- May 5, 2016
- Posted by: tlsadmin
- Category: Art and Culture, General Tips, Holidays, Languages and Learning
My mother is a certified interpreter. At the age of 18, she chose a university education in interpreting (English and French), over marriage. Her father had told her that is was going to be either one, or the other.
Practice Creates Mastery: Paris
After graduating from university in Heidelberg, she decided to move to Paris. She started off doing office work, and her French reached top levels. She also began reading French literature and even dated a Frenchman for a while.
Not only was Paris an outstanding language lesson, it was a highly cultural one too. My mother ended up renting from an older French lady: Madame Dubois. She had a luxurious home in Paris where she lived by herself after her husband had died.
Madame Dubois was extremely proficient in all that concerns French culture: from the history of the country, especially during the world wars through which she had lived, to French etiquette and cuisine. What an opportunity for my mother at the time, learning from someone who was a young woman in the twenties! To this day, she makes my favorite vinaigrette dressing.
After five years in Paris, my hero decided to strengthen her knowledge of English and moved to the United Kingdom. She stayed about one year. Today she still has a slight British accent when speaking Italian and refers to mothers as ‘mums’.
Back in Germany, she worked in an office taking care of all writing (she was really fast on the old-fashioned typewriters), including translation work when required.
And by the time she had children, guess what? Fostering a love and knowledge of languages became a high priority of hers.
Another Move: Trilingual Switzerland
Though my younger sister and I were born in Germany, my family moved to the Italian-speaking part of Switzerland when I was 4. What a perfect place to raise multilingual kids!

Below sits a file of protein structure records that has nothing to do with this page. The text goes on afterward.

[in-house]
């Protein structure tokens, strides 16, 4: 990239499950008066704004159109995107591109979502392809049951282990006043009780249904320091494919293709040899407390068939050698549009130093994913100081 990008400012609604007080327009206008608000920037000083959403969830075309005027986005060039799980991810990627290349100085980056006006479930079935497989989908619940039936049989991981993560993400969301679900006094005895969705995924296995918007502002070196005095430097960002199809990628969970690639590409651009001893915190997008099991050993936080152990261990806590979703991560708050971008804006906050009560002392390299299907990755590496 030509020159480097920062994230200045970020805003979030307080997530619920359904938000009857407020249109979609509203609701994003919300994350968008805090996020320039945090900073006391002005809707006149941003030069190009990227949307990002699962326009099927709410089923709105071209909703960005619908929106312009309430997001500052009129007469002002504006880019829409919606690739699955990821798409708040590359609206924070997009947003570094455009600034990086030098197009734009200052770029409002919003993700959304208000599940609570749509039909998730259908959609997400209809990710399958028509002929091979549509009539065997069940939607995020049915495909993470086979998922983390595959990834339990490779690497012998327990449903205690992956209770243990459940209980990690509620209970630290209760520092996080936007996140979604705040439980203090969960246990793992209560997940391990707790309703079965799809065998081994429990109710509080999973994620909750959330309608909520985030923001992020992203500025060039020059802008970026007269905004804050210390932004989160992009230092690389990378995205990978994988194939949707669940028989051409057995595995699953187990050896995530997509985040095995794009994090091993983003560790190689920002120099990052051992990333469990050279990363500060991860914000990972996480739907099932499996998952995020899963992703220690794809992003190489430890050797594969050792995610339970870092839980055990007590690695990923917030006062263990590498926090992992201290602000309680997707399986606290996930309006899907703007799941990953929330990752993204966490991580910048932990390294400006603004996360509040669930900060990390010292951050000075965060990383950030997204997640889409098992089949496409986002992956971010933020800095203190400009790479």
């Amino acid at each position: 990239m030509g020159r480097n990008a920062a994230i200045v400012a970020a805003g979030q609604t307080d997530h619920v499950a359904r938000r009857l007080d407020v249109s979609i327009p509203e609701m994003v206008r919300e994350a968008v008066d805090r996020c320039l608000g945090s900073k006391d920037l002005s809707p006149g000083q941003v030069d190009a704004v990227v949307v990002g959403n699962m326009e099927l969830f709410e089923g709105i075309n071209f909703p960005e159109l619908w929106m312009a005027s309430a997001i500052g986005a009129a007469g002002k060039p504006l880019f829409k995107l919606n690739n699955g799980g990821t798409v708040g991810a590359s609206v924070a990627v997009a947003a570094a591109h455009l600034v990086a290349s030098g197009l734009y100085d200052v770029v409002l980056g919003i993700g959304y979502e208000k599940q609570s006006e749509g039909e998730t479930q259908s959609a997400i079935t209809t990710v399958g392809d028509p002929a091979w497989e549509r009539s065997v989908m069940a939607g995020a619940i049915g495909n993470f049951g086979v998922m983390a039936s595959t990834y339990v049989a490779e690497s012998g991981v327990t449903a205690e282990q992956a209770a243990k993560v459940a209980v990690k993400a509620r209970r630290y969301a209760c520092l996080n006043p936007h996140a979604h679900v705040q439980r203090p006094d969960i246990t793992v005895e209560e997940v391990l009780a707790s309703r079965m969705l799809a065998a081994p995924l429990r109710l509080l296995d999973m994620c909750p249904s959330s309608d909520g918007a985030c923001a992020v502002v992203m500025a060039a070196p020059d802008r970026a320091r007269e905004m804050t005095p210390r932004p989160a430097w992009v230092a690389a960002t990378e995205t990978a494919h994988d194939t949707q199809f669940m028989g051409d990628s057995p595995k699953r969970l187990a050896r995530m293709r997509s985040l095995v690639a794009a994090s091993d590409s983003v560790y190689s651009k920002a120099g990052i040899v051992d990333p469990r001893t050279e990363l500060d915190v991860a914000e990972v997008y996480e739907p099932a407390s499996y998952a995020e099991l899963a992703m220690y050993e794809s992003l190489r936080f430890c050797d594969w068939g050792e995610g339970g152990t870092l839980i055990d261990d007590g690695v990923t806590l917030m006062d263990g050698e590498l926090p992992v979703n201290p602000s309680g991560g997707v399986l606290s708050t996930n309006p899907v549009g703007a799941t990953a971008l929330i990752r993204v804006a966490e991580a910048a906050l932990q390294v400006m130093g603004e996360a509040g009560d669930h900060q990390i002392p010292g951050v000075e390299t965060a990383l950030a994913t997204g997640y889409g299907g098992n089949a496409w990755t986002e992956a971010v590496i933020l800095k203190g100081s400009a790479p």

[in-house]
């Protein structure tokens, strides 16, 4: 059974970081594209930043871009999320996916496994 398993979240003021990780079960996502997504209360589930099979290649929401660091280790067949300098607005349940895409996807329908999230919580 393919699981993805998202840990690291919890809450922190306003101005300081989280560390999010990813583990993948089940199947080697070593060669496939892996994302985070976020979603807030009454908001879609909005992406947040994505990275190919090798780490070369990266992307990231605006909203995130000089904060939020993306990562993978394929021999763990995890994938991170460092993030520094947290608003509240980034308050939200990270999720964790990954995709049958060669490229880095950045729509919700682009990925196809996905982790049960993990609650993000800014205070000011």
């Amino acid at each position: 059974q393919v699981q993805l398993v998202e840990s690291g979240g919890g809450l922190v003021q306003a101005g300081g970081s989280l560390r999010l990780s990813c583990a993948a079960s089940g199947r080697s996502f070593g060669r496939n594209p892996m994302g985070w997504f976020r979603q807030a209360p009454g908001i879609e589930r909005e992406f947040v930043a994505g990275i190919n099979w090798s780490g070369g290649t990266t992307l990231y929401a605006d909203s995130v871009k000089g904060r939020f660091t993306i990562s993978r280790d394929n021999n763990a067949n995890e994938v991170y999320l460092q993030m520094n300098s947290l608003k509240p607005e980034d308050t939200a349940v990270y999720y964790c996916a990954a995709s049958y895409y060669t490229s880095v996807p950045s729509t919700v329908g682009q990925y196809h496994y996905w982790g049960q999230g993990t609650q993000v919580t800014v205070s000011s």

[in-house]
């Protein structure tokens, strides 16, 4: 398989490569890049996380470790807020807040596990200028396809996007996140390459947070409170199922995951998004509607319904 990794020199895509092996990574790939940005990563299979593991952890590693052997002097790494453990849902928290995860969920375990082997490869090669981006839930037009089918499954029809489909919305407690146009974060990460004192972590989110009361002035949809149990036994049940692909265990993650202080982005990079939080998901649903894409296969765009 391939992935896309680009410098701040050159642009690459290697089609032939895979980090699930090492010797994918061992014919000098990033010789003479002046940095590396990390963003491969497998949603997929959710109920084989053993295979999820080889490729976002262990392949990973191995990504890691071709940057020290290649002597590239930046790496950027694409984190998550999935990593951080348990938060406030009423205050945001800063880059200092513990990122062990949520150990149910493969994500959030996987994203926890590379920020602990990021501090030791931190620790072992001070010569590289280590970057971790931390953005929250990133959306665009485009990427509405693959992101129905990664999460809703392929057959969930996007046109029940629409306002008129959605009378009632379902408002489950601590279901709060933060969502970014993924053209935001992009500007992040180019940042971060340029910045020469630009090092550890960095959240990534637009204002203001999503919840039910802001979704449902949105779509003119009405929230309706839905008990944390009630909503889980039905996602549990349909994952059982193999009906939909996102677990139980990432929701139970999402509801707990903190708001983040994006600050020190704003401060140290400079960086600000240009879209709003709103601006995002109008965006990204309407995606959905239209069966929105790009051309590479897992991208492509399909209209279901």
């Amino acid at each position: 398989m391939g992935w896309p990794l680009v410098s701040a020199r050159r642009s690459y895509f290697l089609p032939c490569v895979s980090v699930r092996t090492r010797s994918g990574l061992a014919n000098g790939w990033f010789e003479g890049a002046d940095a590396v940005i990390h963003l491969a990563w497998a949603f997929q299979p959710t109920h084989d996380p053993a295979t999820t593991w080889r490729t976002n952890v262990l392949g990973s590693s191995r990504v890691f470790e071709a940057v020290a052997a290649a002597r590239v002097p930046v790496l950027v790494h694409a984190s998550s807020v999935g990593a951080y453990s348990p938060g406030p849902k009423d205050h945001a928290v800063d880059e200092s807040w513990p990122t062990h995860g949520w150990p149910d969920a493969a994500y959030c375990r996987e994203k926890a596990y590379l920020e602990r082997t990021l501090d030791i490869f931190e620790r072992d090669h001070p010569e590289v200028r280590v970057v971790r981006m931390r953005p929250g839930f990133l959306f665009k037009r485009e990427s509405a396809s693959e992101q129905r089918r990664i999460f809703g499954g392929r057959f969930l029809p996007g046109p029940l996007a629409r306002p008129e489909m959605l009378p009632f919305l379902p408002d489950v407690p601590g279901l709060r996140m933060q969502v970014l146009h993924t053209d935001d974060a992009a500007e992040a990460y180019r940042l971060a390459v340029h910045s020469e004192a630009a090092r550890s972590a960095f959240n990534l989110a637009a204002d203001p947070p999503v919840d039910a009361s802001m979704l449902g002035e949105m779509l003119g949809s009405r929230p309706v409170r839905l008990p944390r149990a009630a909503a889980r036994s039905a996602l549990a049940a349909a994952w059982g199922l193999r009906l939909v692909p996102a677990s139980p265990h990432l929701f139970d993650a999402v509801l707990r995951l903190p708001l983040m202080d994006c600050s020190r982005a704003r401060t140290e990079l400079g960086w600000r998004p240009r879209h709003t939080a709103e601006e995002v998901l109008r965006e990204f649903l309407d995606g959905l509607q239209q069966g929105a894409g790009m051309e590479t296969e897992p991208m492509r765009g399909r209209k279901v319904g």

In the beginnings, my parents did not have the time or resources to take Italian lessons. They just heard it and repeated.
As a kindergartener, I learned all the Italian I needed in one year – not without some level of cultural shock and misunderstandings. To this day, I do not know why my teacher slapped me in the face one day.
At home my parents spoke only German, refusing to switch language when we would answer in Italian.
Learning Languages in Switzerland
Foreign language classes started in middle school with French, then German. English and Latin were offered as electives. So in middle school I was learning 3 new languages, Latin (not sure why I chose that struggle!) included.
My mother sent her daughters to a French or English speaking country most summers. She found families that would host us and she would host their children in return. Due to her busy work schedule, she arranged for us to eat lunch with our Swiss-French friends twice a week. Though we never became fans of their Alsatian cooking, my sister and I did learn more French.
In the meanwhile, my hero became an enthusiastic German teacher, very committed to didactics and to practicing by speaking. She created opportunities for her students to use German whenever possible.
Her three fundamental language learning principles were and still are: speaking, speaking and speaking!
Though my mother has been teaching for decades and beyond her retirement, she also translated architectural books. As a German native speaker, she translated into German from Italian originals. Despite her love for linguistic precision, the translation work seemed to be a little lonely for her.
Being a linguistic educator was and still is her true calling. She teaches with passion, creativity and persistence. Anybody, no matter what natural talents, can learn a language from her.
The Following Generations
After college in St. Gallen (German speaking Switzerland), it was my turn to go abroad. In Brussels, I mostly worked in French, and in Vienna, I adapted my German to the regional flavor. English has been my most spoken language for many years now, and the U.S.A. has now become my home. I still have many opportunities to speak German, less Italian and even less French.
As a mother, I was not able to pass my languages down to my children, even though I tried. Their circumstances were very different from mine, and actively learning 3 languages in their school system is unheard of. I am proud of my youngest one’s love for Spanish, and I try to learn it with him. We even activated Spanish keyboards on our iPhones so that we can properly text in the language!
Ultimately, no other language speaks to your heart the way the language your mother spoke to you does. It brings back many memories that touch us in our emotions.
Thank you mother, for being there, speaking to me and teaching me, so patiently and caringly, day after day.